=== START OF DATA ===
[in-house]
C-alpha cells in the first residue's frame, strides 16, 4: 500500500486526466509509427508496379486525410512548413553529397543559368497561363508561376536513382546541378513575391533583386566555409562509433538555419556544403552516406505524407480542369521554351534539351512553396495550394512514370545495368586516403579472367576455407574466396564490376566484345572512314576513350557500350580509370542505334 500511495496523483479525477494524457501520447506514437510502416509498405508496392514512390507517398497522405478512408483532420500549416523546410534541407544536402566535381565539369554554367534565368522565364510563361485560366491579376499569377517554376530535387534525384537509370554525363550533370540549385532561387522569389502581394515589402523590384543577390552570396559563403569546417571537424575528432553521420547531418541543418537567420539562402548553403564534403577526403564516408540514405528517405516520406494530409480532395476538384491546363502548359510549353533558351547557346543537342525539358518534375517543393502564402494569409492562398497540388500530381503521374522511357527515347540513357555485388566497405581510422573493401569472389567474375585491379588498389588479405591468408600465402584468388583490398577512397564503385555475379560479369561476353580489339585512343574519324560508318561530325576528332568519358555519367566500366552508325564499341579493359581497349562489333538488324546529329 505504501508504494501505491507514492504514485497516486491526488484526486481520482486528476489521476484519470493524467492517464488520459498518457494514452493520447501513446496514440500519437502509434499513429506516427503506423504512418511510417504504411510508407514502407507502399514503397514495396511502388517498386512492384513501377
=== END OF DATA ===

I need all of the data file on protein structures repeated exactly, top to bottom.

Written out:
[in-house]
C-alpha cells in the first residue's frame, strides 16, 4: 500500500486526466509509427508496379486525410512548413553529397543559368497561363508561376536513382546541378513575391533583386566555409562509433538555419556544403552516406505524407480542369521554351534539351512553396495550394512514370545495368586516403579472367576455407574466396564490376566484345572512314576513350557500350580509370542505334 500511495496523483479525477494524457501520447506514437510502416509498405508496392514512390507517398497522405478512408483532420500549416523546410534541407544536402566535381565539369554554367534565368522565364510563361485560366491579376499569377517554376530535387534525384537509370554525363550533370540549385532561387522569389502581394515589402523590384543577390552570396559563403569546417571537424575528432553521420547531418541543418537567420539562402548553403564534403577526403564516408540514405528517405516520406494530409480532395476538384491546363502548359510549353533558351547557346543537342525539358518534375517543393502564402494569409492562398497540388500530381503521374522511357527515347540513357555485388566497405581510422573493401569472389567474375585491379588498389588479405591468408600465402584468388583490398577512397564503385555475379560479369561476353580489339585512343574519324560508318561530325576528332568519358555519367566500366552508325564499341579493359581497349562489333538488324546529329 505504501508504494501505491507514492504514485497516486491526488484526486481520482486528476489521476484519470493524467492517464488520459498518457494514452493520447501513446496514440500519437502509434499513429506516427503506423504512418511510417504504411510508407514502407507502399514503397514495396511502388517498386512492384513501377